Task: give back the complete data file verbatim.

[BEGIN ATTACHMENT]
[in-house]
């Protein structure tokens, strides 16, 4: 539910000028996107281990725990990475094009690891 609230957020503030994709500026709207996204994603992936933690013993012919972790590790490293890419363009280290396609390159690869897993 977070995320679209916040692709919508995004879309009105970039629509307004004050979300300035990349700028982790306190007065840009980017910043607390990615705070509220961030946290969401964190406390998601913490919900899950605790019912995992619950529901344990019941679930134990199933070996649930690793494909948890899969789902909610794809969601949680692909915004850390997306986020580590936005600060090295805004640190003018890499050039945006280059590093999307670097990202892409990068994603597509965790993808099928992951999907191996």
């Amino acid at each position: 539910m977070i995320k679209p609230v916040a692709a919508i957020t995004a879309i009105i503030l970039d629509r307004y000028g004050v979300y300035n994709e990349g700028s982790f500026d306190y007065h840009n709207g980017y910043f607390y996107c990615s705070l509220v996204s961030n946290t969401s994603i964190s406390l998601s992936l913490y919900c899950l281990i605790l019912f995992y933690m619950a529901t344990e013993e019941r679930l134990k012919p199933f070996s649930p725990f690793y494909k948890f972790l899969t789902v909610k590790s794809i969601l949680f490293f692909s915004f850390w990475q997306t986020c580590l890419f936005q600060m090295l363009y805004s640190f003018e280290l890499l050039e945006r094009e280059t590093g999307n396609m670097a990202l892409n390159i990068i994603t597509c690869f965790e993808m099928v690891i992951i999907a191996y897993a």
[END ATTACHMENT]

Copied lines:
[in-house]
């Protein structure tokens, strides 16, 4: 539910000028996107281990725990990475094009690891 609230957020503030994709500026709207996204994603992936933690013993012919972790590790490293890419363009280290396609390159690869897993 977070995320679209916040692709919508995004879309009105970039629509307004004050979300300035990349700028982790306190007065840009980017910043607390990615705070509220961030946290969401964190406390998601913490919900899950605790019912995992619950529901344990019941679930134990199933070996649930690793494909948890899969789902909610794809969601949680692909915004850390997306986020580590936005600060090295805004640190003018890499050039945006280059590093999307670097990202892409990068994603597509965790993808099928992951999907191996």
């Amino acid at each position: 539910m977070i995320k679209p609230v916040a692709a919508i957020t995004a879309i009105i503030l970039d629509r307004y000028g004050v979300y300035n994709e990349g700028s982790f500026d306190y007065h840009n709207g980017y910043f607390y996107c990615s705070l509220v996204s961030n946290t969401s994603i964190s406390l998601s992936l913490y919900c899950l281990i605790l019912f995992y933690m619950a529901t344990e013993e019941r679930l134990k012919p199933f070996s649930p725990f690793y494909k948890f972790l899969t789902v909610k590790s794809i969601l949680f490293f692909s915004f850390w990475q997306t986020c580590l890419f936005q600060m090295l363009y805004s640190f003018e280290l890499l050039e945006r094009e280059t590093g999307n396609m670097a990202l892409n390159i990068i994603t597509c690869f965790e993808m099928v690891i992951i999907a191996y897993a």